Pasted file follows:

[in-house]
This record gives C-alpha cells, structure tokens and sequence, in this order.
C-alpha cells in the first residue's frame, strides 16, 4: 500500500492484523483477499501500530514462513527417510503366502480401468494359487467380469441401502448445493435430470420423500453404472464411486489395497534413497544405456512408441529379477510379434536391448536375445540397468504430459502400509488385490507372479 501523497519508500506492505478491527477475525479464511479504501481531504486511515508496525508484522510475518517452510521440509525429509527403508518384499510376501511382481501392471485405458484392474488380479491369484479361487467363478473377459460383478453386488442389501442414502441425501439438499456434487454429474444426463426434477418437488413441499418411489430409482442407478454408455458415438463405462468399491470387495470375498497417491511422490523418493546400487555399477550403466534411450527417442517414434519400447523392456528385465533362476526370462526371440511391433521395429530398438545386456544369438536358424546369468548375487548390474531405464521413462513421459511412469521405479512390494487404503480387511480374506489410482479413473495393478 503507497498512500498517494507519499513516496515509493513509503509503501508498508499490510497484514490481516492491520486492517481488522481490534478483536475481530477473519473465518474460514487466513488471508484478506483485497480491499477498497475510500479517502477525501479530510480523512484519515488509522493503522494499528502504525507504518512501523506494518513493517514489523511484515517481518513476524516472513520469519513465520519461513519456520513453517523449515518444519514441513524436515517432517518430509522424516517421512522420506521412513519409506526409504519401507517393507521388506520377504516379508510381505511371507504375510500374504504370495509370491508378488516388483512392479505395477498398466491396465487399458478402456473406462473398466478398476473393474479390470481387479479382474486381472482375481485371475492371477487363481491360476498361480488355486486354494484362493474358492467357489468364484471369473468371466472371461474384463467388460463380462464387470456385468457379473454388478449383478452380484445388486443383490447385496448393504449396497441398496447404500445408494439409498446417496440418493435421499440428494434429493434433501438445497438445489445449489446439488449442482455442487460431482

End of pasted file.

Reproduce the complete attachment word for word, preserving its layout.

[in-house]
This record gives C-alpha cells, structure tokens and sequence, in this order.
C-alpha cells in the first residue's frame, strides 16, 4: 500500500492484523483477499501500530514462513527417510503366502480401468494359487467380469441401502448445493435430470420423500453404472464411486489395497534413497544405456512408441529379477510379434536391448536375445540397468504430459502400509488385490507372479 501523497519508500506492505478491527477475525479464511479504501481531504486511515508496525508484522510475518517452510521440509525429509527403508518384499510376501511382481501392471485405458484392474488380479491369484479361487467363478473377459460383478453386488442389501442414502441425501439438499456434487454429474444426463426434477418437488413441499418411489430409482442407478454408455458415438463405462468399491470387495470375498497417491511422490523418493546400487555399477550403466534411450527417442517414434519400447523392456528385465533362476526370462526371440511391433521395429530398438545386456544369438536358424546369468548375487548390474531405464521413462513421459511412469521405479512390494487404503480387511480374506489410482479413473495393478 503507497498512500498517494507519499513516496515509493513509503509503501508498508499490510497484514490481516492491520486492517481488522481490534478483536475481530477473519473465518474460514487466513488471508484478506483485497480491499477498497475510500479517502477525501479530510480523512484519515488509522493503522494499528502504525507504518512501523506494518513493517514489523511484515517481518513476524516472513520469519513465520519461513519456520513453517523449515518444519514441513524436515517432517518430509522424516517421512522420506521412513519409506526409504519401507517393507521388506520377504516379508510381505511371507504375510500374504504370495509370491508378488516388483512392479505395477498398466491396465487399458478402456473406462473398466478398476473393474479390470481387479479382474486381472482375481485371475492371477487363481491360476498361480488355486486354494484362493474358492467357489468364484471369473468371466472371461474384463467388460463380462464387470456385468457379473454388478449383478452380484445388486443383490447385496448393504449396497441398496447404500445408494439409498446417496440418493435421499440428494434429493434433501438445497438445489445449489446439488449442482455442487460431482